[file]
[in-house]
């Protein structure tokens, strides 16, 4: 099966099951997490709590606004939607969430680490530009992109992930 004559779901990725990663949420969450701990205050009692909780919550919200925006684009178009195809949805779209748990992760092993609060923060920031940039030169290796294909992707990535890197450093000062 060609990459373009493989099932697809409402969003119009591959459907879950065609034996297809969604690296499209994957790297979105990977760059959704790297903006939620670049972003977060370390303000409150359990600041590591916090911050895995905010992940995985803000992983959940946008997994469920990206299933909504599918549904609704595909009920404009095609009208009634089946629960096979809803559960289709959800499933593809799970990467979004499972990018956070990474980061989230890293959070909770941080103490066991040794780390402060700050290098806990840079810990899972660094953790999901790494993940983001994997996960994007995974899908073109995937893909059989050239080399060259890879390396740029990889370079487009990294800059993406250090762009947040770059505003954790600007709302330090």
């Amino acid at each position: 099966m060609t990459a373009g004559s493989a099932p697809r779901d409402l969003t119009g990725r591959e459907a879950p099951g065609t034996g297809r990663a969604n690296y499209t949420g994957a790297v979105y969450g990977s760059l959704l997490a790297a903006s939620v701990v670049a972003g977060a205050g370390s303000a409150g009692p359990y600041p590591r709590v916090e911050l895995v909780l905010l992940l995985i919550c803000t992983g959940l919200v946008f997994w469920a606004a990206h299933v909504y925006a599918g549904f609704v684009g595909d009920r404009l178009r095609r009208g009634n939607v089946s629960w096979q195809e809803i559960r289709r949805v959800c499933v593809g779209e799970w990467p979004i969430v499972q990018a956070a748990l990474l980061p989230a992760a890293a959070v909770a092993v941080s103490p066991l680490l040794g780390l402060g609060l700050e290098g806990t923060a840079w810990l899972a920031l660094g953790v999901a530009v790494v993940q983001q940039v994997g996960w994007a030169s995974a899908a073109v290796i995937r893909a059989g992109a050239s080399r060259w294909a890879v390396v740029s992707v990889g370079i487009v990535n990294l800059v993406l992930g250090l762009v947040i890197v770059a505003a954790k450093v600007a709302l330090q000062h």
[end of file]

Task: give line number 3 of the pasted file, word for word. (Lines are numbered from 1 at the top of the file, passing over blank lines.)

């Amino acid at each position: 099966m060609t990459a373009g004559s493989a099932p697809r779901d409402l969003t119009g990725r591959e459907a879950p099951g065609t034996g297809r990663a969604n690296y499209t949420g994957a790297v979105y969450g990977s760059l959704l997490a790297a903006s939620v701990v670049a972003g977060a205050g370390s303000a409150g009692p359990y600041p590591r709590v916090e911050l895995v909780l905010l992940l995985i919550c803000t992983g959940l919200v946008f997994w469920a606004a990206h299933v909504y925006a599918g549904f609704v684009g595909d009920r404009l178009r095609r009208g009634n939607v089946s629960w096979q195809e809803i559960r289709r949805v959800c499933v593809g779209e799970w990467p979004i969430v499972q990018a956070a748990l990474l980061p989230a992760a890293a959070v909770a092993v941080s103490p066991l680490l040794g780390l402060g609060l700050e290098g806990t923060a840079w810990l899972a920031l660094g953790v999901a530009v790494v993940q983001q940039v994997g996960w994007a030169s995974a899908a073109v290796i995937r893909a059989g992109a050239s080399r060259w294909a890879v390396v740029s992707v990889g370079i487009v990535n990294l800059v993406l992930g250090l762009v947040i890197v770059a505003a954790k450093v600007a709302l330090q000062h």